As I prepare for the Thanksgiving holiday, I am reminded of the autumnal harvest time's spiritual significance. In a time of connectedness, I pause to acknowledge what I have to be thankful for.
However, as one who resides at the intersections of multiple identities -- gender, race, sexual orientation, class, to name a few -- this Thanksgiving will be challenging for me because I wake up each morning hoping to find the portal to November 7, the day before the election, to linger and dream and feel safe there a little while longer than where I am now. I never thought a 2016 presidential election would have me not only time travel back to the 1950s and 1960s but reside there at least for the next four years.
While this Thanksgiving season might not feel like a cause to celebrate for many of us, I realize for many of my Native American brothers and sisters this holiday has felt this way for centuries, irrespective who was elected president.
Historically, since 1970, Native Americans have gathered at noon on Coles Hill in Plymouth, Mass., to commemorate a National Day of Mourning of this U.S. holiday. And for the Wampanoag nation of New England, whose name means "people of the dawn," this national holiday is a reminder of the real significance of the first Thanksgiving in 1621 as a symbol of persecution and genocide of their ancestral nation and culture as well as their long history of bloodshed with European settlers.
The Pilgrims, who sought refuge here in America from religious persecution in their homeland, were right in their dogged pursuit of religious liberty. But their actual practice of religious liberty came at the expense of the civil rights of Native Americans.
Case in point: Homophobia is not indigenous to Native American culture. Rather, it is one of the many devastating effects of colonization and Christian missionaries. That influence means that two-spirits -- Native American LGBT people -- may be respected within one tribe yet ostracized in another.
"Homophobia was taught to us as a component of Western education and religion," Navajo anthropologist Wesley Thomas has written. "We were presented with an entirely new set of taboos, which did not correspond to our own models and which focused on sexual behavior rather than the intricate roles Two-Spirit people played. As a result of this misrepresentation, our nations no longer accepted us as they once had."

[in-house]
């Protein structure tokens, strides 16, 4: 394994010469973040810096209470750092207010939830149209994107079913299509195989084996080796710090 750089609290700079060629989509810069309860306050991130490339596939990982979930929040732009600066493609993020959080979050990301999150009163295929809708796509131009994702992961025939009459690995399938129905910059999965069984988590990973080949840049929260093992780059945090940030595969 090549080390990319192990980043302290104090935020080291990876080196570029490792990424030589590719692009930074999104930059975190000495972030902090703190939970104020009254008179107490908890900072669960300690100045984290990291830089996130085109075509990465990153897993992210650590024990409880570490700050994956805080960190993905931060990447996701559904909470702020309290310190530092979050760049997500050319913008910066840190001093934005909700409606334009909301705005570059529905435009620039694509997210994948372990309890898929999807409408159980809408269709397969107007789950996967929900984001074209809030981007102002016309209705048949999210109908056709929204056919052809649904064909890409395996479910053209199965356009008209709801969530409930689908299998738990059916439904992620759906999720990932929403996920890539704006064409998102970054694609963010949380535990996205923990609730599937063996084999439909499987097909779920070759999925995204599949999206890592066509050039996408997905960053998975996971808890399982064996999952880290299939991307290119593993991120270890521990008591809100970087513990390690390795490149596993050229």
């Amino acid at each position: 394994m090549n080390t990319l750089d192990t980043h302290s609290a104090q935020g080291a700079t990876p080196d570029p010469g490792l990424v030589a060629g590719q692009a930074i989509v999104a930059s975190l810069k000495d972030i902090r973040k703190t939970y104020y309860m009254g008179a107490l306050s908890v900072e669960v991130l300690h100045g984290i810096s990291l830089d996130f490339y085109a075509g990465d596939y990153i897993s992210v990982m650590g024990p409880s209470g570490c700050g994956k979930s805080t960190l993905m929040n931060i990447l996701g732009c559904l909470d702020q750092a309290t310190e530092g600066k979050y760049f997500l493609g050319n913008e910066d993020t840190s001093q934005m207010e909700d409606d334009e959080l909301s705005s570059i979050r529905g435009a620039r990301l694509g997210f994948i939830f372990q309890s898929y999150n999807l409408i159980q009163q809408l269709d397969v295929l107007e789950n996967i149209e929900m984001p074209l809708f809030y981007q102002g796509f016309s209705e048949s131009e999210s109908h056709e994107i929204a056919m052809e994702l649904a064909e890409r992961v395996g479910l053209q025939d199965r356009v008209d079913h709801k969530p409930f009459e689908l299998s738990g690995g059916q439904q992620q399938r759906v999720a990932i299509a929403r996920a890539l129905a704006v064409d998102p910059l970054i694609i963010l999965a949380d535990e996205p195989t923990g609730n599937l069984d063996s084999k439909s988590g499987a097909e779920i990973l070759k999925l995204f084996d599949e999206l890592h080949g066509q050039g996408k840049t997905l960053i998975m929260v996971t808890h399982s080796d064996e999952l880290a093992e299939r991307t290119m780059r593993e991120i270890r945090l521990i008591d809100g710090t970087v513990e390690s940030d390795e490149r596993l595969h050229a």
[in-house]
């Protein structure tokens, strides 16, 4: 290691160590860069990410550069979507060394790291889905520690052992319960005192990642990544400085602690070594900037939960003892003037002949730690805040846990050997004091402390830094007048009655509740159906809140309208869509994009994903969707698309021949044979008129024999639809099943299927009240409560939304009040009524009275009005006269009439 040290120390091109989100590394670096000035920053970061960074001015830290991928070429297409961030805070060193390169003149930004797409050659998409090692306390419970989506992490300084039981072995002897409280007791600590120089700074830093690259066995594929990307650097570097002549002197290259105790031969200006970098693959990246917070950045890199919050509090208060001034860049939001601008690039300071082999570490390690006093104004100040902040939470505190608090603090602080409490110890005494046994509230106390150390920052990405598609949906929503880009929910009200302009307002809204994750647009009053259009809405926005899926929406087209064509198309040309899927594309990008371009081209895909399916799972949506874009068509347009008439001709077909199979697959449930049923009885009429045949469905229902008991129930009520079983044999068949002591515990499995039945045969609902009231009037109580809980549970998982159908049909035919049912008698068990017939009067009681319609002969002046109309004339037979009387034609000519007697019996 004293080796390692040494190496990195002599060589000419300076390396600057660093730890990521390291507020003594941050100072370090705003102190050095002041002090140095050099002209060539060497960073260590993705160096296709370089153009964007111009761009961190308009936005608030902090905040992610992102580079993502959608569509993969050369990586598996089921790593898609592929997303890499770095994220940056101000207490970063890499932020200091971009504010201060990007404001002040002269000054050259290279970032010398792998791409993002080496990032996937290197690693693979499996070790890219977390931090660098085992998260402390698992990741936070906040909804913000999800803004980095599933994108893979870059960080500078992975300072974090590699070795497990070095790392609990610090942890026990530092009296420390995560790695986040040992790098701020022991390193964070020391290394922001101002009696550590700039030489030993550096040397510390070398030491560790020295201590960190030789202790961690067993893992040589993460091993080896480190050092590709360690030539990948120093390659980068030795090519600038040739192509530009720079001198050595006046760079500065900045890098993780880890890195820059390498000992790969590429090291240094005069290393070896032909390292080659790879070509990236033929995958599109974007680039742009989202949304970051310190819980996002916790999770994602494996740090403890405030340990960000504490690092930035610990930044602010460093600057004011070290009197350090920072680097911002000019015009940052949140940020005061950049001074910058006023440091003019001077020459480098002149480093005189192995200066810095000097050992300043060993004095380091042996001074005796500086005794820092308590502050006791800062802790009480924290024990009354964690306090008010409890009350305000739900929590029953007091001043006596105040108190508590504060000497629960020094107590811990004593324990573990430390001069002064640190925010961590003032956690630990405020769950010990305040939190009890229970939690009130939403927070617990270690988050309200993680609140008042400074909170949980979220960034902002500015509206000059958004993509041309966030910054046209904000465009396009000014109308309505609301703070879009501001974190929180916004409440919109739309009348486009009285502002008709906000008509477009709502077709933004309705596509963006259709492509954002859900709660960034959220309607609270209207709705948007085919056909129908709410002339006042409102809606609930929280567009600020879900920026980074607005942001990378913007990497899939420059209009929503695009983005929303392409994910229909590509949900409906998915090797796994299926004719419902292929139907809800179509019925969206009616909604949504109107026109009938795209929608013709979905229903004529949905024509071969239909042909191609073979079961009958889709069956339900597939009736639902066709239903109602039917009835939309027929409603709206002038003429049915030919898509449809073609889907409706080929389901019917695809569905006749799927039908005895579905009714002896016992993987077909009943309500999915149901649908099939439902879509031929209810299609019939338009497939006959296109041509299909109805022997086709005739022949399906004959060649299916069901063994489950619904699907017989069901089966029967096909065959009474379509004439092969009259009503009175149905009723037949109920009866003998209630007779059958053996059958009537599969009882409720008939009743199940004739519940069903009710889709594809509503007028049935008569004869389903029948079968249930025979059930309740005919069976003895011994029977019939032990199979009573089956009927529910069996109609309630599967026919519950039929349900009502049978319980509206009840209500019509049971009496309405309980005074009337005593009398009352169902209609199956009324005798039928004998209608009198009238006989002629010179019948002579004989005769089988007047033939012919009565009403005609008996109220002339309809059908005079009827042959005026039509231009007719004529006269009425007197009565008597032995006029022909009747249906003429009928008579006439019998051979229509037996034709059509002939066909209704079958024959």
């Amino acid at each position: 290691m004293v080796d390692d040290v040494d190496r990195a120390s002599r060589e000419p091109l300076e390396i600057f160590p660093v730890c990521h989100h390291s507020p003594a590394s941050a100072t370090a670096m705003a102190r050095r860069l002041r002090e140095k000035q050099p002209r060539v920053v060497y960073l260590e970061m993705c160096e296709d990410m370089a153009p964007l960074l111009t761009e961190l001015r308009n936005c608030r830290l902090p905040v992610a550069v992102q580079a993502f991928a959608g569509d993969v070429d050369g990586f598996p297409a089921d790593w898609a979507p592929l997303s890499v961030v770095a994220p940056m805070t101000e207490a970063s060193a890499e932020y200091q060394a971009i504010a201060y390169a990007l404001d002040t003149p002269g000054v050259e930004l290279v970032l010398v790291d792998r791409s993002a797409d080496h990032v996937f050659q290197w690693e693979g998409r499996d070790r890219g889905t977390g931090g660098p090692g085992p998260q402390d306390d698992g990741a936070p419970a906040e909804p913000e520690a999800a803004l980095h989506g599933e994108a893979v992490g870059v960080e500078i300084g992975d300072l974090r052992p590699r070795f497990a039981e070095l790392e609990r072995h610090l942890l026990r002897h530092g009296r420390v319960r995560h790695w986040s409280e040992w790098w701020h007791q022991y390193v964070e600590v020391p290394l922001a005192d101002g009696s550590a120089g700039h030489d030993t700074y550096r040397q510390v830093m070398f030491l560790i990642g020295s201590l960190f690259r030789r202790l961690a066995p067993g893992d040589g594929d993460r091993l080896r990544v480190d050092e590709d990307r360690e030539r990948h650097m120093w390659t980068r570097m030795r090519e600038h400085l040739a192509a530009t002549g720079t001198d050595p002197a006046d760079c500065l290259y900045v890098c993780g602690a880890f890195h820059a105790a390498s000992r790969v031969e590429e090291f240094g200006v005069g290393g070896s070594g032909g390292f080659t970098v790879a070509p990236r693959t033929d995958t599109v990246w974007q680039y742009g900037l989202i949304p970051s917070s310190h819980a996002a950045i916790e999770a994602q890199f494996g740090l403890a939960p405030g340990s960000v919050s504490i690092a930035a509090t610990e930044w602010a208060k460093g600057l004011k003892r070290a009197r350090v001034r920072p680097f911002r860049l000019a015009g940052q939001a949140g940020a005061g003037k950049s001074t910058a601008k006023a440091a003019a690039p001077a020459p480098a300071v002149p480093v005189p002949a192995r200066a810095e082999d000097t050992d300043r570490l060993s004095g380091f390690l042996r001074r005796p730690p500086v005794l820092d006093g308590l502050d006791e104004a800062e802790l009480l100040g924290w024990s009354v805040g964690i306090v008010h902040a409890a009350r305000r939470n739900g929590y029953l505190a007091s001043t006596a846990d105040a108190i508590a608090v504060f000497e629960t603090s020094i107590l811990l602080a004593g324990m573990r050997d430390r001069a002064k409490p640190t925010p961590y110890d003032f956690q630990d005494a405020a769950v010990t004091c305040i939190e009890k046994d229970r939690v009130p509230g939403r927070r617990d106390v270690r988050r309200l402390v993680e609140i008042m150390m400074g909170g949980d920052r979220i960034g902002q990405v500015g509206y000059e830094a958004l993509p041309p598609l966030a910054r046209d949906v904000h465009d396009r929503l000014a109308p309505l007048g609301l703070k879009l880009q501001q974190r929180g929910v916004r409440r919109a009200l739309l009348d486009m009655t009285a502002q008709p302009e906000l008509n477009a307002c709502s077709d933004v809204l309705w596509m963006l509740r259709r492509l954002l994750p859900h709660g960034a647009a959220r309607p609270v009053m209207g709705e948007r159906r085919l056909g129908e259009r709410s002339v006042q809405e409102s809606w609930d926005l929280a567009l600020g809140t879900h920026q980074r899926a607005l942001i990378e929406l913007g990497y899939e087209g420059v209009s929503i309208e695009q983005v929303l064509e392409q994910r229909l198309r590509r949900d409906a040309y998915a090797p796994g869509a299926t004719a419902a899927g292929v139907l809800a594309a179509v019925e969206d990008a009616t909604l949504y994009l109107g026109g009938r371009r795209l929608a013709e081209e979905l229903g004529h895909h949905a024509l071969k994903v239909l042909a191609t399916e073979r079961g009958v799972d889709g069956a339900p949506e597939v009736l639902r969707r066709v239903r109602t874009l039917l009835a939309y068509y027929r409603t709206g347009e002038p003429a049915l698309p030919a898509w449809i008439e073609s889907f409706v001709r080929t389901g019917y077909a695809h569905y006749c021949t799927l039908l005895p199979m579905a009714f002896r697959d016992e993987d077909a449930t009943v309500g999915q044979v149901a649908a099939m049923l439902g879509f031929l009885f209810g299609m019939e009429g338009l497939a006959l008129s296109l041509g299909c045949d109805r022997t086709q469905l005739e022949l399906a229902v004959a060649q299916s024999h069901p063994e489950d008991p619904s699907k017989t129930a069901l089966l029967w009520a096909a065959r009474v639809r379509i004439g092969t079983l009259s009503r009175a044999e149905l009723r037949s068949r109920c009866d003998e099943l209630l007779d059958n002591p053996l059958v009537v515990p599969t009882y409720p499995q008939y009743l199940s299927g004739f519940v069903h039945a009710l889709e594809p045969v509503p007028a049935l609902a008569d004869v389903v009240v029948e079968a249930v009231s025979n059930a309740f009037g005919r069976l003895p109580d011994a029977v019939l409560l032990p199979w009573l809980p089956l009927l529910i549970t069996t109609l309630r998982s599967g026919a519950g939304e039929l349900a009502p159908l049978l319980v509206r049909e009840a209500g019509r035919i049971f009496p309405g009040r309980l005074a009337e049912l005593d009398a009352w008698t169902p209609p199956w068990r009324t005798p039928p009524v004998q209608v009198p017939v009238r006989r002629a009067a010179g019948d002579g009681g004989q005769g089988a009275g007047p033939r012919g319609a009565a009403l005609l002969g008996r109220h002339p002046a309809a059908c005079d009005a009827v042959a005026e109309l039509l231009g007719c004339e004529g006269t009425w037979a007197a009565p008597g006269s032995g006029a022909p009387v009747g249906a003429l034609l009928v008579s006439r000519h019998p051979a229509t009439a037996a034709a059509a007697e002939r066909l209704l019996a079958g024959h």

Traditionally, two-spirits symbolized Native Americans' acceptance and celebration of diverse gender expressions and sexual identities. They were revered as inherently sacred because they possessed and manifested both feminine and masculine spiritual qualities that were believed to bestow upon them a "universal knowledge" and special spiritual connectedness with the Great Spirit. Although the term was coined in the early 1990s, historically two-spirits were transgender Native Americans. Today, the term has come to also include lesbian, gay, bisexual, and intersex Native Americans.
Because the Pilgrims' fervor for religious liberty was devoid of an ethic of accountability, their actions did not set up the conditions requisite for moral liability and legal justice. Instead, the actions of the Pilgrims brought about the genocide of a people, a historical amnesia of the event, and an annual parade and national celebration of Thanksgiving for their arrival.
This Thanksgiving might not look hopeful for many, but I draw my strength and models of justice from the interconnections and intersections of various struggles and activist groups across the nation as well as the world.
Donald Trump's presidency worries me. But I'm optimistic in spite of this difficult and divided time America is in because the words and acts of justice spring up organically in places and times and even in people you least expect from, signaling the struggle continues on.
"We, sir, we are the diverse America who are alarmed and anxious that your new administration will not protect us -- our planet, our children, our parents -- or defend us and uphold our inalienable rights, sir. But we truly hope that this show has inspired you to uphold our American values and to work on behalf of all of us. All of us. ... This wonderful American story told by a diverse group of men [and] women of different colors, creeds, and orientations," Brandon Victor Dixon, the actor who portrays Aaron Burr in the Broadway hit Hamilton, told Vice President-elect Mike Pence during his night at the theater.
It is in the spirit of our connected struggles for life, liberty, and the pursuit of happiness that we not focus solely on the story of Plymouth Rock but focus instead on creating this nation as a solid rock that rests on a multicultural and inclusive foundation.
And in so doing, it helps us to remember and respect the struggles that not only this nation's foremothers and forefathers endured, but it also helps us to remember and respect the present-day struggle many disenfranchised communities across the country face -- especially our Native American brothers and sisters, particularly on Thanksgiving Day.
REV. IRENE MONROE is a writer and theologian based in Cambridge, Mass.